In the early months of 2020, COVID-19 has rapidly spread around the world.1 2 At the time of writing, Italy represents the third country by higher incidence and the second by mortality.1–3 The public health crisis precipitated in the darkest days of early March, when the Italian government, in the figure of the Prime Minister, locked down the country. People were forced to remain at home; most activities were blocked, including academic teaching and research.4 Accordingly, all elective medical procedures, scheduled as non-urgent, were postponed. Conversely, it was widely held that the activities directly related to prolong life expectancy of oncological patients must not be delayed. Predictive molecular testing to select potential responsive oncological patients for targeted treatment certainly falls into this category.

The predictive molecular pathology laboratory at the University of Naples Federico II is serving several nearby institutions. During the COVID-19 outbreak, the laboratory kept performing predictive molecular testing on tumour tissue specimens.5–8 However, laboratory organisation needed to be completely reshaped to limit personnel number and working hours. Before the COVID-19 outbreak, our laboratory adopted, in most cases, laboratory-developed tests (LDTs).5 6 9–12 Special care had been taken to simplify laboratory workflows. As an example, tissue samples from lung, colon cancer, melanoma and gastrointestinal tumours (GIST) were batched, and all processed by next-generation sequencing (NGS), using the custom SiRe gene panel.6 9 NGS technology is fascinating and our SiRe assay has recently been adopted by several institutions, along the Italian peninsula.13 However, NGS requires significant hands-on time, and in some steps, laboratory staff need to work closely. In this current health emergency, however, safety issues are crucial. The number of individuals in laboratory space and physical interactions should be minimised as much as possible, and the protocols should take into account at least the 1 m distance rule. To respect these indications, in our laboratory, a paradigm shift towards simple and fast automated testing platforms was deemed to be not only necessary but also cost-effective.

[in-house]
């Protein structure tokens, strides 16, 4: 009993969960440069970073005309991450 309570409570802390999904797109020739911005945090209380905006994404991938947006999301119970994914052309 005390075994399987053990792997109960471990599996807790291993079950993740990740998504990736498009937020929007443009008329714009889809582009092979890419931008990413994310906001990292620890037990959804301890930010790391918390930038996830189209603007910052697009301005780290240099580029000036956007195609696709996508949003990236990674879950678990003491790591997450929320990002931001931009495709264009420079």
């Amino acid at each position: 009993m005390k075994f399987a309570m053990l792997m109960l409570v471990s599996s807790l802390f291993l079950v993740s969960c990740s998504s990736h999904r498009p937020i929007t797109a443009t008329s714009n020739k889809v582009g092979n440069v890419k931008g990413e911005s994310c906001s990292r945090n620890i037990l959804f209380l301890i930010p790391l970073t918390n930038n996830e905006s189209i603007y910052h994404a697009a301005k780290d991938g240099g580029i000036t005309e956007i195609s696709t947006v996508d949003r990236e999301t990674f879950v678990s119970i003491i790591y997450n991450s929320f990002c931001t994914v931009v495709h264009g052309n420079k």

Materials and methods

Study design